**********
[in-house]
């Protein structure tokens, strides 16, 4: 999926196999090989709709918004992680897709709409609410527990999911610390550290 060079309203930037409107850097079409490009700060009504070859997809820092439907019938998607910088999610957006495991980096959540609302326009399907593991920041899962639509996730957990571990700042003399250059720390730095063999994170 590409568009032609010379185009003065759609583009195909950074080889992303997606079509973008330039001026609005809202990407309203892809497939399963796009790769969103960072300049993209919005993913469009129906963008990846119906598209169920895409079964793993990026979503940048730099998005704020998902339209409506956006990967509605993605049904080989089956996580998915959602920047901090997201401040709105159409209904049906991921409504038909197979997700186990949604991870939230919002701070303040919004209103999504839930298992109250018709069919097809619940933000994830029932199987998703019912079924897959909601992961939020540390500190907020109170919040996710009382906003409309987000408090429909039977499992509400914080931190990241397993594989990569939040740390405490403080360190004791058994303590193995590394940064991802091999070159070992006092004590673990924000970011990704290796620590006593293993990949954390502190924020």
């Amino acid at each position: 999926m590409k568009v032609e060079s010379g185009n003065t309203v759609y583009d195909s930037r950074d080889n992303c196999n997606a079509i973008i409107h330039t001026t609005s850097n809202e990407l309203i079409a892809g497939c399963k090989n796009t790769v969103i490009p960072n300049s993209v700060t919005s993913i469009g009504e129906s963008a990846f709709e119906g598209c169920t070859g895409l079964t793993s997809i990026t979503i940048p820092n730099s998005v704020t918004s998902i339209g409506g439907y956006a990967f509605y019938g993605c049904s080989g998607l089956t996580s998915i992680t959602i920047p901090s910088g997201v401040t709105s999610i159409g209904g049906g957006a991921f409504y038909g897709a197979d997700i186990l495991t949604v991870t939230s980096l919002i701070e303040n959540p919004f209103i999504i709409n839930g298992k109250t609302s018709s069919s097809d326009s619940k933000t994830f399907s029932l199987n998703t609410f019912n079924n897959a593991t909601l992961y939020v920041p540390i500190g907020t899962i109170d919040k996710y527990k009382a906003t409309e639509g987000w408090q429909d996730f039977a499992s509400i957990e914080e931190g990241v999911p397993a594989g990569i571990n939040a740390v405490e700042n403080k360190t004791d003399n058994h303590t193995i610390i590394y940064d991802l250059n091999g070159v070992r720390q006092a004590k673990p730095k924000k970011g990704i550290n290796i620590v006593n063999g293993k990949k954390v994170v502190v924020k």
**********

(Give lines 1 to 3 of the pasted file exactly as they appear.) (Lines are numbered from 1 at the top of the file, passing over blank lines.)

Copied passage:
[in-house]
């Protein structure tokens, strides 16, 4: 999926196999090989709709918004992680897709709409609410527990999911610390550290 060079309203930037409107850097079409490009700060009504070859997809820092439907019938998607910088999610957006495991980096959540609302326009399907593991920041899962639509996730957990571990700042003399250059720390730095063999994170 590409568009032609010379185009003065759609583009195909950074080889992303997606079509973008330039001026609005809202990407309203892809497939399963796009790769969103960072300049993209919005993913469009129906963008990846119906598209169920895409079964793993990026979503940048730099998005704020998902339209409506956006990967509605993605049904080989089956996580998915959602920047901090997201401040709105159409209904049906991921409504038909197979997700186990949604991870939230919002701070303040919004209103999504839930298992109250018709069919097809619940933000994830029932199987998703019912079924897959909601992961939020540390500190907020109170919040996710009382906003409309987000408090429909039977499992509400914080931190990241397993594989990569939040740390405490403080360190004791058994303590193995590394940064991802091999070159070992006092004590673990924000970011990704290796620590006593293993990949954390502190924020």
């Amino acid at each position: 999926m590409k568009v032609e060079s010379g185009n003065t309203v759609y583009d195909s930037r950074d080889n992303c196999n997606a079509i973008i409107h330039t001026t609005s850097n809202e990407l309203i079409a892809g497939c399963k090989n796009t790769v969103i490009p960072n300049s993209v700060t919005s993913i469009g009504e129906s963008a990846f709709e119906g598209c169920t070859g895409l079964t793993s997809i990026t979503i940048p820092n730099s998005v704020t918004s998902i339209g409506g439907y956006a990967f509605y019938g993605c049904s080989g998607l089956t996580s998915i992680t959602i920047p901090s910088g997201v401040t709105s999610i159409g209904g049906g957006a991921f409504y038909g897709a197979d997700i186990l495991t949604v991870t939230s980096l919002i701070e303040n959540p919004f209103i999504i709409n839930g298992k109250t609302s018709s069919s097809d326009s619940k933000t994830f399907s029932l199987n998703t609410f019912n079924n897959a593991t909601l992961y939020v920041p540390i500190g907020t899962i109170d919040k996710y527990k009382a906003t409309e639509g987000w408090q429909d996730f039977a499992s509400i957990e914080e931190g990241v999911p397993a594989g990569i571990n939040a740390v405490e700042n403080k360190t004791d003399n058994h303590t193995i610390i590394y940064d991802l250059n091999g070159v070992r720390q006092a004590k673990p730095k924000k970011g990704i550290n290796i620590v006593n063999g293993k990949k954390v994170v502190v924020k």